There is no proven therapy for fatty liver. This trial gave 30 mg per kg of weight each day of UDCA (ursodeoxycholic acid) or placebo to 126 patients with non-alcoholic steatosis, (NASH or fatty liver) and ALT levels over 50 IU/L to see if it was safe. The treatment lasted 12 months. The goal was a lower ALT, indicating less inflammation. ALT decreased an average of 55% with UDCA, and 35% with placebo. Average AST and GST decreased 59% with UDCA, and increased with placebo.
The UDCA group reported more diarrhea, pain in the abdomen, and gastrointestinal problems than the non-UDCA group, but also reported improvement in strength and less right upper quadrant pain. (EASL Conference 2009)
Previous short trials of glitazones had controversial biopsy results. Researchers hoped for better results with longer treatment, and re-enrolled 53 patients who had completed the FLIRT trial, which was 1 year of Rosiglitazone (RSG) or placebo. They were enrolled in two more years of treatment, all with RSG.
40 finished and were biopsied for a 3rd time. In the placebo/RSG group, steatosis (fatty liver) decreased by an average of 15% and in the RSG/RSG group, there was a 20% reduction of steatosis only in the first year. Fibrosis did not change. Researchers concluded that RSG has a good effect on steatosis during the first year, but no benefit after that, other than maintaining a good effect on insulin and liver enzyme levels. (EASL 2009)
A Phase I clinical trial of Can-Fite’s CF102 found the drug to be safe in 25 healthy adults. The Phase I/II trial began in July 2009, and
plans to enroll 32 genotype 1 subjects, treating them with oral CF102 twice a day for 2 weeks. The trial is expected to be completed in June
2010. A separate study is taking place for the product as a liver cancer treatment. This drug binds to the adenosine 3 receptor (A3R), which is
found on cancer and inflammatory cells, promoting apoptosis (programmed cell death).
Scynexis’ SCY-635 is the first candidate in a new class of non-immunosuppressive cyclophilin inhibitors. Probably the most famous of the cyclophilin inhibitors is Cyclosporine A, used for decades for anti-rejection of transplanted organs. SCY-635 lets the immune system detect the virus. It reactivates the body’s natural defences so that it can stop the HCV from replicating, raising hopes that it may be a good replacement for the interferons used in SOC (pegIFN/RBV), with fewer side effects.
Results from the Phase Ib monotherapy trial in 56 genotype 1 patients were presented at the EASL 2009 Conference. The study lasted 15 days,
and the drug (given orally) was well tolerated. The highest dose (900 mg/day) showed important antiviral activity, with an average viral load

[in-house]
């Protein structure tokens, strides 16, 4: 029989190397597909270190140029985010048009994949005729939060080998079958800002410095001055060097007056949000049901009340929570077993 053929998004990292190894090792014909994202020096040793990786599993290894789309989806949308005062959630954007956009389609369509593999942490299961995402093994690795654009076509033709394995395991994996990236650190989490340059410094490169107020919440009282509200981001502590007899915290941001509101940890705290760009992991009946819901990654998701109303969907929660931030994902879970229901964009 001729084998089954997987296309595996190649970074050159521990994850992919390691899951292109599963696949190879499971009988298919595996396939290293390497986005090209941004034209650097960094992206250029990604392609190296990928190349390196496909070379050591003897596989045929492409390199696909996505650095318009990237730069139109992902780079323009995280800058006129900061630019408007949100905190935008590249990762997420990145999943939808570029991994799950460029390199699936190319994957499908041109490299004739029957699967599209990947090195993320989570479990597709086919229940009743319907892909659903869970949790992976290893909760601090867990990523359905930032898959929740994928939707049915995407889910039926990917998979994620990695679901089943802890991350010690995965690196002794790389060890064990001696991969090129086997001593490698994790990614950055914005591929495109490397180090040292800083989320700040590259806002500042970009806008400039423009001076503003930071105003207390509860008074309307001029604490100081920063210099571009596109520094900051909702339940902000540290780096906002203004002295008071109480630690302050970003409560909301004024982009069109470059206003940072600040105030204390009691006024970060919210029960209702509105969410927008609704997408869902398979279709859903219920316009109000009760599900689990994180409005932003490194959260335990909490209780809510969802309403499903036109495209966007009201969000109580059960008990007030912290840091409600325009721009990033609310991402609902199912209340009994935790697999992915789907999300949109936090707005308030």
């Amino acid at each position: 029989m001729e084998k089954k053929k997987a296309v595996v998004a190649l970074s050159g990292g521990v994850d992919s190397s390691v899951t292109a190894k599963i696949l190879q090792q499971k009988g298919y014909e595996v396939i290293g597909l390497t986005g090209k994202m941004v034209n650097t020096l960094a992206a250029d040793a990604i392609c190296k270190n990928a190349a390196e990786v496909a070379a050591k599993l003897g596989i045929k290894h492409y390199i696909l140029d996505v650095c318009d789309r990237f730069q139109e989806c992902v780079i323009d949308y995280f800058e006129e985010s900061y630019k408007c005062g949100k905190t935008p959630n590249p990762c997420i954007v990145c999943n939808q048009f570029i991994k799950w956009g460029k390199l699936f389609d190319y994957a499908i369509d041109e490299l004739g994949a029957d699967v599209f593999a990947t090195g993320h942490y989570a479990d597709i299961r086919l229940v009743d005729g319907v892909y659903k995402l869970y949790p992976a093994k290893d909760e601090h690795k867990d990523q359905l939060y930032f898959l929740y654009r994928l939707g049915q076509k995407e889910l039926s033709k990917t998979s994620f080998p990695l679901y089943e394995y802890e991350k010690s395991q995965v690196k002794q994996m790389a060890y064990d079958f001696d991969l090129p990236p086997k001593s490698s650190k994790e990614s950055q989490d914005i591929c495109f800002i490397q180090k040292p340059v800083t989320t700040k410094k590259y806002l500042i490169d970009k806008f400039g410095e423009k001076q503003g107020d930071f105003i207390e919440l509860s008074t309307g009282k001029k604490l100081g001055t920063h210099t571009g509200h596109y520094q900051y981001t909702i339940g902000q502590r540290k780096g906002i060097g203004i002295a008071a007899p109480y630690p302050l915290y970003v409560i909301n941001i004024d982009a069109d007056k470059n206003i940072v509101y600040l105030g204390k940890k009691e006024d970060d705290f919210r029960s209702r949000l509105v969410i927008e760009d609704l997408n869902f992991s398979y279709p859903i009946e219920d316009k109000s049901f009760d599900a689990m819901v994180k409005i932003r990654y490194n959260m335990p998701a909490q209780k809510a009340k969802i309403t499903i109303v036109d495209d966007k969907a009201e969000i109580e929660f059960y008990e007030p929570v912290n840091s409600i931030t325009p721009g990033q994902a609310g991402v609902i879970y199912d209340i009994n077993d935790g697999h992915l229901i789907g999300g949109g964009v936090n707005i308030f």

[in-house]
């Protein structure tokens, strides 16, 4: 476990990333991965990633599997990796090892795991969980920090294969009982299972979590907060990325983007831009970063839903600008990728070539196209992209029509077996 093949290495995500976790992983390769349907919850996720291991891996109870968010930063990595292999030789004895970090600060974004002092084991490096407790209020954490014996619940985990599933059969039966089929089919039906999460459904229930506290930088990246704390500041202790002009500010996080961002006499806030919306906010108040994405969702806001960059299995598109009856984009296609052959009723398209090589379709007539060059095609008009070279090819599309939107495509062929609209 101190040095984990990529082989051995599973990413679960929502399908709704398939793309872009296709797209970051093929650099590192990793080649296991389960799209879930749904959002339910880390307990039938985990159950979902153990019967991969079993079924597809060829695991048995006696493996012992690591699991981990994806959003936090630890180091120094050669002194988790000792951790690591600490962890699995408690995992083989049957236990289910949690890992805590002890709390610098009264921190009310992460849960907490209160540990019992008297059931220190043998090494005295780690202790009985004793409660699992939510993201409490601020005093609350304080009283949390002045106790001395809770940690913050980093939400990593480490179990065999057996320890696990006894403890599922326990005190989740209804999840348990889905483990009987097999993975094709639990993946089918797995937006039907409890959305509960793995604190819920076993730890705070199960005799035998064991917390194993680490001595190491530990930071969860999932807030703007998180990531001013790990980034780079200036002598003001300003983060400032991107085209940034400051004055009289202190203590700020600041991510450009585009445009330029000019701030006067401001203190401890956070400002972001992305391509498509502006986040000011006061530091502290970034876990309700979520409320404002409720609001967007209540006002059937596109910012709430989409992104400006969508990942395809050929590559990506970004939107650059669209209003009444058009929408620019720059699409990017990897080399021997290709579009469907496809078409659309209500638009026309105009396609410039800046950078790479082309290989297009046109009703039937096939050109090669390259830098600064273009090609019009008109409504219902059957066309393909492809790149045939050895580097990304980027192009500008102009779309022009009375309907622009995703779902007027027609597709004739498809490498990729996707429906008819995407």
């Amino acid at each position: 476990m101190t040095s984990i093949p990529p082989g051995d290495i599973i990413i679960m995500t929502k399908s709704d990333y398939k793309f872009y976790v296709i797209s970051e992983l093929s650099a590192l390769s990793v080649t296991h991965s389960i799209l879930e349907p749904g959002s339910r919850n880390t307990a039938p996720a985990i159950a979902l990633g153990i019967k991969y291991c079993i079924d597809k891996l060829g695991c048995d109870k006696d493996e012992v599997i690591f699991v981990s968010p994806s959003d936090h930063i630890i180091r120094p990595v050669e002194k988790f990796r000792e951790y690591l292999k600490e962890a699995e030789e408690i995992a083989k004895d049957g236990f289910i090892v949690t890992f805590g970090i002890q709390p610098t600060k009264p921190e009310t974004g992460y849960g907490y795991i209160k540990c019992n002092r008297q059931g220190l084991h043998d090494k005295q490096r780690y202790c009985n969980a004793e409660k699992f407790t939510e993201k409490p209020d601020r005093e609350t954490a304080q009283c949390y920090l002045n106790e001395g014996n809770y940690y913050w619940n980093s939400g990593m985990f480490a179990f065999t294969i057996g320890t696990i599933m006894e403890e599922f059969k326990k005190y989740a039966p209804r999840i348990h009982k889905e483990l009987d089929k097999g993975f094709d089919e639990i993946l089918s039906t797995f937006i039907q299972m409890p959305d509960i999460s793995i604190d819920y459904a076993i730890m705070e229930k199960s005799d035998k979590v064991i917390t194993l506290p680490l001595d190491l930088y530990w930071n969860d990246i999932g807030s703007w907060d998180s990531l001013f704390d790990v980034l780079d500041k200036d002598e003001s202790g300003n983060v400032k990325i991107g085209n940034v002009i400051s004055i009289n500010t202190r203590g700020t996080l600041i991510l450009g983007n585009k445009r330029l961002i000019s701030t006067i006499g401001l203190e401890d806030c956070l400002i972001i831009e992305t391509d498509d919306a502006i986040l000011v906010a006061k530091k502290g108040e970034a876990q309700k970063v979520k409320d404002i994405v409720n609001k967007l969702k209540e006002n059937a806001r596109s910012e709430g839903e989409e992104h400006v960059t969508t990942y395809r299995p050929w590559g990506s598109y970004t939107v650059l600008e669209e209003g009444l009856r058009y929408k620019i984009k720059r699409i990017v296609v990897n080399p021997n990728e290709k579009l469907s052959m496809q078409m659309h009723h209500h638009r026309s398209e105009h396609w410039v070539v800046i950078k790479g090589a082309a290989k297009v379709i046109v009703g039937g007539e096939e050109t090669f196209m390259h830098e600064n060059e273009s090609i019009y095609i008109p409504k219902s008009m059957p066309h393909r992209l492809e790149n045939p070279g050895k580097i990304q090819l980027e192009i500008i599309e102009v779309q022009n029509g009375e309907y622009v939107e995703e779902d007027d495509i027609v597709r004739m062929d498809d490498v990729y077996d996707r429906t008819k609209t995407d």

drop of 2.2 log on the last day of treatment. The maximum drop occurred on the 15th day, suggesting that longer treatment may be more effective.
A Phase II study was planned for the second half of 2009.
(www.scynexis.com, http://au.sys-con.com, http://www.hcvadvocate.org May 5, 2009)
Scynexis presented data at the AASLD 2011 in San Francisco. SCY-635 is currently in Phase II studies. In earlier studies the drug was well-tolerated and showed antiviral activity. It interacted well with other approved drugs in vitro, and may be an important addition to any new SOC.
It may be less likely to produce resistant strains than the DAAs (direct-acting antivirals). SCY-635 monotherapy showed increased concentrations of interferons like IFN alpha and lambda-1 in GT1a patients.
Two other studies were also presented. One showed a correlation of SCY-635 levels and the presence of type 1 and type 3 interferons in vitro, and that SCY-635 is as effective as IFNα-2b in clearing the virus and preventing rebound in vitro.
The other studied drug interactions between SCY-635 and telaprevir and showed that SCY-635 was less likely to produce adverse drug
interactions compared in vitro to other cyclophilin inhibitors.
(www.scynexis.com/scy-635-restores-the-bodys-innate-immune-response-to-hcv/ Nov 7, 2011)
Fluvastin is a drug that is already approved for lowering cholesterol by inhibiting a liver enzyme, HMG Co-A reductase. The drug is expected to prevent serious fibrosis.
This study treated 209 treatment-naïve G1b patients with fluvastatin or placebo plus SOC for 48 weeks. Fluvastatin was given for a total of 72 weeks, no matter the patient’s lipid levels.
The results showed that SVR was 74.39% in the fluvastatin combo, vs. 58.44% from SOC. And fluvastatin is affordable! (EASL 2011)